Jonson's theoretical statements, especially on the Aristotelian-Horatian dramatic canon, and Cervantes's satirical remarks about chivalric romances have often been neglected. The main reason is that those factors seem to work poorly when critics try to reevaluate the two authors unexpected creativity or great imagination; the former implies intolerance and lack of originality, and the latter simple-minded jibes. Yet it is undeniable that neither ever ceased to feel their slogans worth defending to the last. Like Jonson, Cervantes was a frustrated classicist playwright, losing to Lope de Vega, the Spanish counterpart of Shakespeare. Like Cervantes, Jonson detested chivalric romances. For both the exemplar was Horace, a would-be playwright in the Aristotelian line, frustrated by the vulgar taste of the Romans. All had fought at Lepanto, Tunis, Flanders or Philippi.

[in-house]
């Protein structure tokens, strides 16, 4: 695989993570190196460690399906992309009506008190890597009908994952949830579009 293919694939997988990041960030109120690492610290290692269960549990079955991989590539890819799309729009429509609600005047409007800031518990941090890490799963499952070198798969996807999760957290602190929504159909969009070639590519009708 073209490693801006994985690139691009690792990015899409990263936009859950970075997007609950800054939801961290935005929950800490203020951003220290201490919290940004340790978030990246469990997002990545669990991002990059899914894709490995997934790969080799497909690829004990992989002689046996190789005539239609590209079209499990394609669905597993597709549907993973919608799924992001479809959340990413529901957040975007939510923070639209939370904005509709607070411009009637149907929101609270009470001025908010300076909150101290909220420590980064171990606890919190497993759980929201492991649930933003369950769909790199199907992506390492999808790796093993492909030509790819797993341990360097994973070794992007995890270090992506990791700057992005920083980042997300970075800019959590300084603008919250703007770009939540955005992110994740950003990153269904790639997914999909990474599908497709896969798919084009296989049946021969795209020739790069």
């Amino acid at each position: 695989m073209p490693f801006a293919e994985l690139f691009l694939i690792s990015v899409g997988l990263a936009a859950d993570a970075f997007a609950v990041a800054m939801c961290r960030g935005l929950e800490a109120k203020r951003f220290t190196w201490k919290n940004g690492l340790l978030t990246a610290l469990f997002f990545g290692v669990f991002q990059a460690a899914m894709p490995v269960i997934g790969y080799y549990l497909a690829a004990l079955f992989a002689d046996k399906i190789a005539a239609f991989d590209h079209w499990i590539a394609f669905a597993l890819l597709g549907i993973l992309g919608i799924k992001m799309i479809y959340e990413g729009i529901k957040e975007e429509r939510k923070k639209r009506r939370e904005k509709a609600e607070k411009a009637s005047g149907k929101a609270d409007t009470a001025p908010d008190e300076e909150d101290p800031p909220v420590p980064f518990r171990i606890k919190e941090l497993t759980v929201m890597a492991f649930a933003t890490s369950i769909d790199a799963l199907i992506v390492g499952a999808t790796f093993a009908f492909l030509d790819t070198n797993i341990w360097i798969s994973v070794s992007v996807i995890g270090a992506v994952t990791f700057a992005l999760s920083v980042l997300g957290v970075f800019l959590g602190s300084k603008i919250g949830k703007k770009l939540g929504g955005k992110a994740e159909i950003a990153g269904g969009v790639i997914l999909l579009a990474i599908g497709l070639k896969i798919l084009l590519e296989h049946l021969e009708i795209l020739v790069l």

Is there a close relationship between the two literary principles shared by Jonson and Cervantes? Did Aristotle and Horace really have nothing to do with books of chivalry? As a sort of detective story, the author invites the reader to work out this hitherto unsolved question.
Fine condition. No apparent evidence of use.